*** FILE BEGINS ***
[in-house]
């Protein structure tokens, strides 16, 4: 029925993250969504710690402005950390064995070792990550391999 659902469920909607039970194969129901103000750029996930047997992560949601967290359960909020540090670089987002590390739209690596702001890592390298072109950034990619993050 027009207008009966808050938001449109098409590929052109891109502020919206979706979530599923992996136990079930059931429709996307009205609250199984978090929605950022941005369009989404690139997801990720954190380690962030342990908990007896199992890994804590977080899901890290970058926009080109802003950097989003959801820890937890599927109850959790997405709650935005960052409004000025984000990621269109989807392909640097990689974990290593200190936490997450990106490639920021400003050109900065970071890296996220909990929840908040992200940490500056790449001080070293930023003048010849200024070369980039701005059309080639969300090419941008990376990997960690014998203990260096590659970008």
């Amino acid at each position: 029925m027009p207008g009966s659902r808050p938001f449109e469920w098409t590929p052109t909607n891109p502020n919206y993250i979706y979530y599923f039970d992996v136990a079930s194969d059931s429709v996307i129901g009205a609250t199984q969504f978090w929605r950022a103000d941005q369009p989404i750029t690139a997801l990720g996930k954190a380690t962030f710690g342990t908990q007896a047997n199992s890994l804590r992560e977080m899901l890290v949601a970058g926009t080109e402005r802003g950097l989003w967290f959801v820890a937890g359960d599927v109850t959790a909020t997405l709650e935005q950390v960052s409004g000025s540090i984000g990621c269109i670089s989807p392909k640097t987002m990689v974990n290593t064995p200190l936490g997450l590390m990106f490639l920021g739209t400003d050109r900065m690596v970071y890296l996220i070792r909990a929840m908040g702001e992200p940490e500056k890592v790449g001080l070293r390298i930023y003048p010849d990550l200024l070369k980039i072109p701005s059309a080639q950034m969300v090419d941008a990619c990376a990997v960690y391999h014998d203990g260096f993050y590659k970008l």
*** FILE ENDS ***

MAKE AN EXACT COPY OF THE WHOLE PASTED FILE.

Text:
[in-house]
């Protein structure tokens, strides 16, 4: 029925993250969504710690402005950390064995070792990550391999 659902469920909607039970194969129901103000750029996930047997992560949601967290359960909020540090670089987002590390739209690596702001890592390298072109950034990619993050 027009207008009966808050938001449109098409590929052109891109502020919206979706979530599923992996136990079930059931429709996307009205609250199984978090929605950022941005369009989404690139997801990720954190380690962030342990908990007896199992890994804590977080899901890290970058926009080109802003950097989003959801820890937890599927109850959790997405709650935005960052409004000025984000990621269109989807392909640097990689974990290593200190936490997450990106490639920021400003050109900065970071890296996220909990929840908040992200940490500056790449001080070293930023003048010849200024070369980039701005059309080639969300090419941008990376990997960690014998203990260096590659970008």
């Amino acid at each position: 029925m027009p207008g009966s659902r808050p938001f449109e469920w098409t590929p052109t909607n891109p502020n919206y993250i979706y979530y599923f039970d992996v136990a079930s194969d059931s429709v996307i129901g009205a609250t199984q969504f978090w929605r950022a103000d941005q369009p989404i750029t690139a997801l990720g996930k954190a380690t962030f710690g342990t908990q007896a047997n199992s890994l804590r992560e977080m899901l890290v949601a970058g926009t080109e402005r802003g950097l989003w967290f959801v820890a937890g359960d599927v109850t959790a909020t997405l709650e935005q950390v960052s409004g000025s540090i984000g990621c269109i670089s989807p392909k640097t987002m990689v974990n290593t064995p200190l936490g997450l590390m990106f490639l920021g739209t400003d050109r900065m690596v970071y890296l996220i070792r909990a929840m908040g702001e992200p940490e500056k890592v790449g001080l070293r390298i930023y003048p010849d990550l200024l070369k980039i072109p701005s059309a080639q950034m969300v090419d941008a990619c990376a990997v960690y391999h014998d203990g260096f993050y590659k970008l």